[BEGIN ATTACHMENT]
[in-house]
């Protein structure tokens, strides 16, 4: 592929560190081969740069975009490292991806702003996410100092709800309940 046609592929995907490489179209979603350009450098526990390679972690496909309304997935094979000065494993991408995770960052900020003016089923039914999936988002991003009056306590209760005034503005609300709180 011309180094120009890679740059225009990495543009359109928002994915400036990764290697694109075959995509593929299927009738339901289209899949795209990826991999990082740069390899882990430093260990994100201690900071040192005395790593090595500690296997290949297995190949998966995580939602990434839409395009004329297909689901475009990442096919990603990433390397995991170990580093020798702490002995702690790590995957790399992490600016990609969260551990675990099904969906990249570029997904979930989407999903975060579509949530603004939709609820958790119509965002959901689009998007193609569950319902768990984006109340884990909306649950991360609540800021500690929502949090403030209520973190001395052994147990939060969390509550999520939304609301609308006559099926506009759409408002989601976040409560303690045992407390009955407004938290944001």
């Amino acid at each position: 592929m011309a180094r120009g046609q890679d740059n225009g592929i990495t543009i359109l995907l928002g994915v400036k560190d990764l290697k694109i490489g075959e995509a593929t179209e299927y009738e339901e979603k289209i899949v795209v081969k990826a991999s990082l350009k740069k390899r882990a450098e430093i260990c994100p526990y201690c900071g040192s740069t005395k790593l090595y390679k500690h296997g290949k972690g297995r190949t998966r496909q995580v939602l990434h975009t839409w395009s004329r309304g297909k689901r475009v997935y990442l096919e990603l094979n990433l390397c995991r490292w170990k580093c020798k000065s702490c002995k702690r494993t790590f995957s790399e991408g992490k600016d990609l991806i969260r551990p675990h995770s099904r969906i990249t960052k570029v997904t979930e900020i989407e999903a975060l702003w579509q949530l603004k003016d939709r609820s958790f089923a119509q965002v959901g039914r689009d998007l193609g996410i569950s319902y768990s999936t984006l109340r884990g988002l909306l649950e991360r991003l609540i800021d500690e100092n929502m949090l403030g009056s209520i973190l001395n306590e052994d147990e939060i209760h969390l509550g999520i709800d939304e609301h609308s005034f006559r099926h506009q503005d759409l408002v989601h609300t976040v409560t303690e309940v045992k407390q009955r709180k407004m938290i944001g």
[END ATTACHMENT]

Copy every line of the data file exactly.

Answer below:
[in-house]
């Protein structure tokens, strides 16, 4: 592929560190081969740069975009490292991806702003996410100092709800309940 046609592929995907490489179209979603350009450098526990390679972690496909309304997935094979000065494993991408995770960052900020003016089923039914999936988002991003009056306590209760005034503005609300709180 011309180094120009890679740059225009990495543009359109928002994915400036990764290697694109075959995509593929299927009738339901289209899949795209990826991999990082740069390899882990430093260990994100201690900071040192005395790593090595500690296997290949297995190949998966995580939602990434839409395009004329297909689901475009990442096919990603990433390397995991170990580093020798702490002995702690790590995957790399992490600016990609969260551990675990099904969906990249570029997904979930989407999903975060579509949530603004939709609820958790119509965002959901689009998007193609569950319902768990984006109340884990909306649950991360609540800021500690929502949090403030209520973190001395052994147990939060969390509550999520939304609301609308006559099926506009759409408002989601976040409560303690045992407390009955407004938290944001």
């Amino acid at each position: 592929m011309a180094r120009g046609q890679d740059n225009g592929i990495t543009i359109l995907l928002g994915v400036k560190d990764l290697k694109i490489g075959e995509a593929t179209e299927y009738e339901e979603k289209i899949v795209v081969k990826a991999s990082l350009k740069k390899r882990a450098e430093i260990c994100p526990y201690c900071g040192s740069t005395k790593l090595y390679k500690h296997g290949k972690g297995r190949t998966r496909q995580v939602l990434h975009t839409w395009s004329r309304g297909k689901r475009v997935y990442l096919e990603l094979n990433l390397c995991r490292w170990k580093c020798k000065s702490c002995k702690r494993t790590f995957s790399e991408g992490k600016d990609l991806i969260r551990p675990h995770s099904r969906i990249t960052k570029v997904t979930e900020i989407e999903a975060l702003w579509q949530l603004k003016d939709r609820s958790f089923a119509q965002v959901g039914r689009d998007l193609g996410i569950s319902y768990s999936t984006l109340r884990g988002l909306l649950e991360r991003l609540i800021d500690e100092n929502m949090l403030g009056s209520i973190l001395n306590e052994d147990e939060i209760h969390l509550g999520i709800d939304e609301h609308s005034f006559r099926h506009q503005d759409l408002v989601h609300t976040v409560t303690e309940v045992k407390q009955r709180k407004m938290i944001g």